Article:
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USDA Nutrition Programs Work to Reduce Hunger and Improve Healthy Food Access

Guest Author
Maddy Ring, NIFA Intern

Across the United States, there are parents and children in urban, rural and tribal areas who need improved access to healthy foods.

People living in areas without supermarkets and other food retailers often need assistance in access to healthy foods and educational efforts to improve their understanding of better nutrition. USDA’s Economic Research Service helps identify those areas in need based on census tracts with its Food Access Research Atlas.

USDA supports multiple programs that are set up to help areas in need of better nutrition and access to healthy foods. The National Institute of Food and Agriculture’s (NIFA) Community Food Projects Program works to increase food security in communities. This program intends to help better meet the needs of members of low-income communities by enhancing their access to fresher and more nutritious food supplies; increasing the self-reliance of the communities in providing for their own food needs; identifying specific food and agricultural needs for infrastructure improvement and development; and creating marketing activities that benefit agricultural producers and low-income consumers. Projects encourage long-term planning and build long-term capacity of communities to address the food and agricultural problems within these communities. These one-time grants are intended to help eligible private nonprofit entities to establish and carry out multipurpose community food projects. 

Another NIFA grant program, the Gus Schumacher Nutrition Incentive Program (GusNIP), helps foster understanding to improve the health and nutrition status of participating households, facilitate growth in underrepresented communities and geographies, as well as collect and aggregate data to identify and improve best practices on a broad scale. GusNIP consists of three components.

  • Nutrition Incentive Program develops and evaluates projects to increase the purchase of fruits and vegetables by providing incentives at the point of purchase among income eligible consumers participating in the USDA Supplemental Nutrition Assistance Program in all 50 States, the District of Columbia, Guam and the U.S. Virgin Islands; and income-eligible consumers participating in the USDA Nutrition Assistance Program in Puerto Rico, American Samoa and the Commonwealth of the Northern Marianas Islands.
  • Produce Prescription Program conducts projects that demonstrate and evaluate the impact of fresh fruit and vegetable prescriptions to increase procurement and consumption of fruits and vegetables, reduce individual and household food insecurity, and reduce healthcare usage and associated costs.
  • Training, Technical Assistance, Evaluation and Information Centers Cooperative Agreements offer training, technical assistance, evaluation and informational support services to potential applicants, nutrition incentive projects, produce prescription projects and GusNIP as a whole.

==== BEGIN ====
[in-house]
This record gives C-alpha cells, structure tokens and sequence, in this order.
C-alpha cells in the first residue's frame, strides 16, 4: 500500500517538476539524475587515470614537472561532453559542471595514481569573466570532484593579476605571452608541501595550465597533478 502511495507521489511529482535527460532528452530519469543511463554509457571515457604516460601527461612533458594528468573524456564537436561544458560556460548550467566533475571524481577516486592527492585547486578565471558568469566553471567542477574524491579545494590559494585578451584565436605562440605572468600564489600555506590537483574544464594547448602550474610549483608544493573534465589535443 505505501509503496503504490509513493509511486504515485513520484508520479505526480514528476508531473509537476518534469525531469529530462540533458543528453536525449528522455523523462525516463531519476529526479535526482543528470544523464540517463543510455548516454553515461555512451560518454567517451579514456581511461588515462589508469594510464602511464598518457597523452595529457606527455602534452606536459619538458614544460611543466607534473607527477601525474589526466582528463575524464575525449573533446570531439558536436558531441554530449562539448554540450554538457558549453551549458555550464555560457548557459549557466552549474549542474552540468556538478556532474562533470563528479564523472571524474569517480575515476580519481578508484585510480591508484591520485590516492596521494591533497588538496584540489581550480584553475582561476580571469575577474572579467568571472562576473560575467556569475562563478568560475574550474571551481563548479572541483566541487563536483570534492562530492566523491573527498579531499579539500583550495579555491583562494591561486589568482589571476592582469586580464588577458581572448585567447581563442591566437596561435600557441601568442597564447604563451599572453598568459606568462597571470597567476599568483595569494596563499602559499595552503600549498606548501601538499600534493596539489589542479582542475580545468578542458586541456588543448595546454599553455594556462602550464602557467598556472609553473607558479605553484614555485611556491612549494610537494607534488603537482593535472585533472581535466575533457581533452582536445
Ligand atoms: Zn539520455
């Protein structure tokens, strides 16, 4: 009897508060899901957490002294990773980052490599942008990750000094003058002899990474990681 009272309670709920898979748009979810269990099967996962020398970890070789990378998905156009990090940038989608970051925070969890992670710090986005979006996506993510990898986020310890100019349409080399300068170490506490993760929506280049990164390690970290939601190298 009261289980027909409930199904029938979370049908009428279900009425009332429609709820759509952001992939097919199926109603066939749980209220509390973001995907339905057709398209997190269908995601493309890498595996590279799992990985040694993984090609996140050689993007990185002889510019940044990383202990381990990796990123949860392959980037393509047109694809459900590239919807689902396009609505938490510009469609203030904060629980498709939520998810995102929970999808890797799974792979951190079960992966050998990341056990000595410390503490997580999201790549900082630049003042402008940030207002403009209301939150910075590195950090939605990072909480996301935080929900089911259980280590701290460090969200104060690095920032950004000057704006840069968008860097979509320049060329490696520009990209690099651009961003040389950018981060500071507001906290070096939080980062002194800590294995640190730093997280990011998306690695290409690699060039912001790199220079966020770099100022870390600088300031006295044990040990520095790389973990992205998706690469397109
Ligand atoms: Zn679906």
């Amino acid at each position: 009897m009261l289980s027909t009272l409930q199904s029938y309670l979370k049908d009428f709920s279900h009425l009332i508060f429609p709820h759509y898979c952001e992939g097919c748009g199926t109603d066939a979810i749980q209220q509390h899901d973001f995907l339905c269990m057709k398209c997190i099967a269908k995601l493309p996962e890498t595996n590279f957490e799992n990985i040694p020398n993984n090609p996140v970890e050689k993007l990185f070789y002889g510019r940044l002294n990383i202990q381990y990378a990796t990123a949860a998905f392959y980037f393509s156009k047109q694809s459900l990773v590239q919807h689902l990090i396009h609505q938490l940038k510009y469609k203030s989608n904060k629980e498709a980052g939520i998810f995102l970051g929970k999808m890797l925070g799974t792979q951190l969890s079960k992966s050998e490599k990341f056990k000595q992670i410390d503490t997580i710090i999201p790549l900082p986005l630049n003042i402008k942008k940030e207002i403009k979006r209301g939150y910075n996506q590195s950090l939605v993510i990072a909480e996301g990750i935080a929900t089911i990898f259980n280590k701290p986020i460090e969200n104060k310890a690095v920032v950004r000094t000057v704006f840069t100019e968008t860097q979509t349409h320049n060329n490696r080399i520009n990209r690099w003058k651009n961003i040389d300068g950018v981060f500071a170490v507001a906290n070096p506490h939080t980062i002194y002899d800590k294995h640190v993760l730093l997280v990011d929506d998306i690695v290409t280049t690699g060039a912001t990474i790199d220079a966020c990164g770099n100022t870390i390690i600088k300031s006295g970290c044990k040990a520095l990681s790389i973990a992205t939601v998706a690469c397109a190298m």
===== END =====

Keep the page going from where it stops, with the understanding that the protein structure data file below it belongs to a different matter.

With support from NIFA, the Land-grant University System’s Cooperative Extension also works to improve food access across the country. Extension provides informal education and learning activities to people throughout the country to farmers and other residents of rural communities, as well as to people living in urban and suburban areas. It emphasizes taking knowledge gained through research and bringing it directly to the people to create positive changes. Contact your state Cooperative Extension office here.

Since 1969, NIFA’s Expanded Food and Nutrition Education Program (EFNEP) has successfully addressed improving nutrition and physical activity behaviors of low-income families, particularly those with young children. EFNEP is at work in all states, U.S. territories and the District of Columbia through Land-grant Universities’ Extension efforts. EFNEP reaches roughly 200,000 limited resource adults and 450,000 limited resource youth in rural and urban communities annually.

The 2014 Farm Bill created the Healthy Food Financing Initiative (HFFI) to improve access to healthy food in rural underserved areas, to create jobs, and to revitalize low-income communities by building a food system that is more equitable. The goal is that these food systems can support the health and economy in these underserved areas. HFFI is a public-private partnership administered by Reinvestment Fund on behalf of USDA’s Rural Development. This grant program is a one-time investment into food retail or food enterprise projects, and can assist with predevelopment, facility development, equipment needs and other capital costs.

The Local Agriculture Market Program (LAMP) was program created in the 2018 Farm Bill, supporting the development and expansion of producer-to-consumer marketing, local and regional food markets, and value-added agricultural products. This Agriculture Marketing Service program has multiple funding opportunities including: Farmers Market Promotion Program, Local Food Promotion Program, Regional Food System Partnerships Program, and Value-Added Producer Grants.



Farm Bill Priority Areas
Food Safety, Nutrition, and Health
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